4 things a Restaurant Server Should Know about Overtime in Georgia
There exists a popular misconception (or deliberate ignorance) among restaurant owners, supervisors, and employers that they are not obliged to abide by the Fair Labor Standards Act and its rules concerning overtime, tips, and wages. If you are working as a restaurant server in Georgia, here are the four things you need to know about your wage and overtime rights.
1. Minimum Wage
As per the Fair Labor Standards Act, the serving staff working in restaurants, cafés, and hotels is obliged to complete 40-hours of work in a single work week and the time worked in excess to this standard should be compensated as overtime. The FLSA has set a fixed minimum hourly limit of $7.25 for hourly employees. Your wage is subject to variations — it may increase depending on your tips (if you are a tipped employee) or additional hours worked. $7.25 per hour or $290 per a standard work week (40 hours) — this is the statutory minimum hourly wage you are entitled to make and anything less than that is a violation of FLSA rules on your employer’s part.
Georgia does not have its own set of state laws governing hourly wages and therefore, follows the federal law rulings on wage, tips, and overtime. According to the FLSA, employers at a restaurant maybe allowed to claim a part of or the entire tip amount collected by a server during the work hours. It is the prerogative of the employer to classify their hourly employees as tipped or non-tipped. If the servers are identified as tipped, the employer can adjust $5.12 per hour as tip credit in the minimum hourly wage of $7.25. Which means that the employee is being paid an hourly rate of $2.13. In case, the tips earned plus $2.13 minimum wage does not add up to $7.25 per hour, the employer is obliged to compensate the difference.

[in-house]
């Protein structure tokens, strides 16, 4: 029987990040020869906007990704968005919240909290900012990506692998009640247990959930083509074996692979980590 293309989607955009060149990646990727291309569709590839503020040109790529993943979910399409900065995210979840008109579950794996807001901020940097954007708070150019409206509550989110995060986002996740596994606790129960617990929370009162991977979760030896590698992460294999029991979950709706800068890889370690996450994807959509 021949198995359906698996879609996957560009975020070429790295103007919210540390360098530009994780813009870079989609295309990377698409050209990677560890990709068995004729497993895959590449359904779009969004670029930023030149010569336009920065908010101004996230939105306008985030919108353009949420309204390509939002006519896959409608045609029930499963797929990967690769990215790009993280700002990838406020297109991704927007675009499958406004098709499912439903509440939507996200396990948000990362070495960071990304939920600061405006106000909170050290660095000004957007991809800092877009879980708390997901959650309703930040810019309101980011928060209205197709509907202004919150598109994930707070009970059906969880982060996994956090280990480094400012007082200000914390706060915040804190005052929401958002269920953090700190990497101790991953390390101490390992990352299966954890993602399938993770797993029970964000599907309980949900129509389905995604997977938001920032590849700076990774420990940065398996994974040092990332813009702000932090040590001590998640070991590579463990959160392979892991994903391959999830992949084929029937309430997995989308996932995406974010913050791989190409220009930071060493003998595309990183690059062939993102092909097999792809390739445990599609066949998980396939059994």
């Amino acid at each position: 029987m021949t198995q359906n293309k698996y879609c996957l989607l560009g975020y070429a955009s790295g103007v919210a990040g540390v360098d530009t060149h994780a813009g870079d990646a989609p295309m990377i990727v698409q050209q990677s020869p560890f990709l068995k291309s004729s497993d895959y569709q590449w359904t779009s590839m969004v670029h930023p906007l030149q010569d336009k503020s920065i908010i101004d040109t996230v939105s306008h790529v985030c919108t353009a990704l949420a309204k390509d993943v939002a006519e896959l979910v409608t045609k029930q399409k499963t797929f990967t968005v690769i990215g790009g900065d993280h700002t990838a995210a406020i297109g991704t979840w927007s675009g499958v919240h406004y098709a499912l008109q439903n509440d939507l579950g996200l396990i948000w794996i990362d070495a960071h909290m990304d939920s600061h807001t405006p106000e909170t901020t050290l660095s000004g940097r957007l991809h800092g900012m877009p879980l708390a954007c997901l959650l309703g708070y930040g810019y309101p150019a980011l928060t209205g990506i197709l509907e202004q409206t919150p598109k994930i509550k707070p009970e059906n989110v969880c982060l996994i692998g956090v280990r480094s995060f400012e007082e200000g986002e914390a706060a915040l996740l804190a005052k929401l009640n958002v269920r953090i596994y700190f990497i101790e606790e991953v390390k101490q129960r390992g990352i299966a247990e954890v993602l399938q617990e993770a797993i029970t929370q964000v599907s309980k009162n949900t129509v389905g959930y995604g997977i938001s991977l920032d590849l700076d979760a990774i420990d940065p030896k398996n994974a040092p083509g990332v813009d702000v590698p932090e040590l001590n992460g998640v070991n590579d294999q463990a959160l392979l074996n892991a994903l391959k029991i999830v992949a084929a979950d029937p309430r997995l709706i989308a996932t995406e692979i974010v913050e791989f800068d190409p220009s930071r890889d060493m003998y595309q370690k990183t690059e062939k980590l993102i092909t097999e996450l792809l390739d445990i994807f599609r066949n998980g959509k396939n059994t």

A restaurant server is often required to stay back late, outside of their regular shift hours, especially during the peak rush hours. If you have already completed your standard shift hours and are working overtime, you are lawfully entitled to receive additional wage as per your regular rate, for each extra hour worked.
Deductions for damages, and fines and penalties for misconduct or service shortcoming are to be made from your pay. However, if you have only earned the minimum fixed wage as per your hourly rate, the employer cannot make any deductions in your payroll that cuts into your minimum wage amount.
If you are a restaurant server who is not being paid fair wages, and you would like to speak to a qualified attorney, please contact The Vaughn Law Firm at 877-615-9495.